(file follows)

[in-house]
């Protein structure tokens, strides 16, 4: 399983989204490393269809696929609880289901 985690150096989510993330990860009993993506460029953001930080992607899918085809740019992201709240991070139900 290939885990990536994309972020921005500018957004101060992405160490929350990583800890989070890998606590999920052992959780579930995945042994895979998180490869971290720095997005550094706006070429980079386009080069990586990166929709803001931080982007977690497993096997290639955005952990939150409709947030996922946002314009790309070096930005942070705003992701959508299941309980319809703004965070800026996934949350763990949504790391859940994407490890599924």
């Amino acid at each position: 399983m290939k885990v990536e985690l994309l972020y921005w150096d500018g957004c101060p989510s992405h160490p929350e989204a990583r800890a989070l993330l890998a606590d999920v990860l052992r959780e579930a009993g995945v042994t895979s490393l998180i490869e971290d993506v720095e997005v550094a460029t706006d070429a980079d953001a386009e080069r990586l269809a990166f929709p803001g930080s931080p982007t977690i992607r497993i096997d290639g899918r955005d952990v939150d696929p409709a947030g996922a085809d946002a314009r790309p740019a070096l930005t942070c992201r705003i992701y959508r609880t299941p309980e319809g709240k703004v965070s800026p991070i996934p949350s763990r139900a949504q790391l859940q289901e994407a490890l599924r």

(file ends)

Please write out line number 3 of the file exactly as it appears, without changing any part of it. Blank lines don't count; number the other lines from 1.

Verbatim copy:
């Amino acid at each position: 399983m290939k885990v990536e985690l994309l972020y921005w150096d500018g957004c101060p989510s992405h160490p929350e989204a990583r800890a989070l993330l890998a606590d999920v990860l052992r959780e579930a009993g995945v042994t895979s490393l998180i490869e971290d993506v720095e997005v550094a460029t706006d070429a980079d953001a386009e080069r990586l269809a990166f929709p803001g930080s931080p982007t977690i992607r497993i096997d290639g899918r955005d952990v939150d696929p409709a947030g996922a085809d946002a314009r790309p740019a070096l930005t942070c992201r705003i992701y959508r609880t299941p309980e319809g709240k703004v965070s800026p991070i996934p949350s763990r139900a949504q790391l859940q289901e994407a490890l599924r």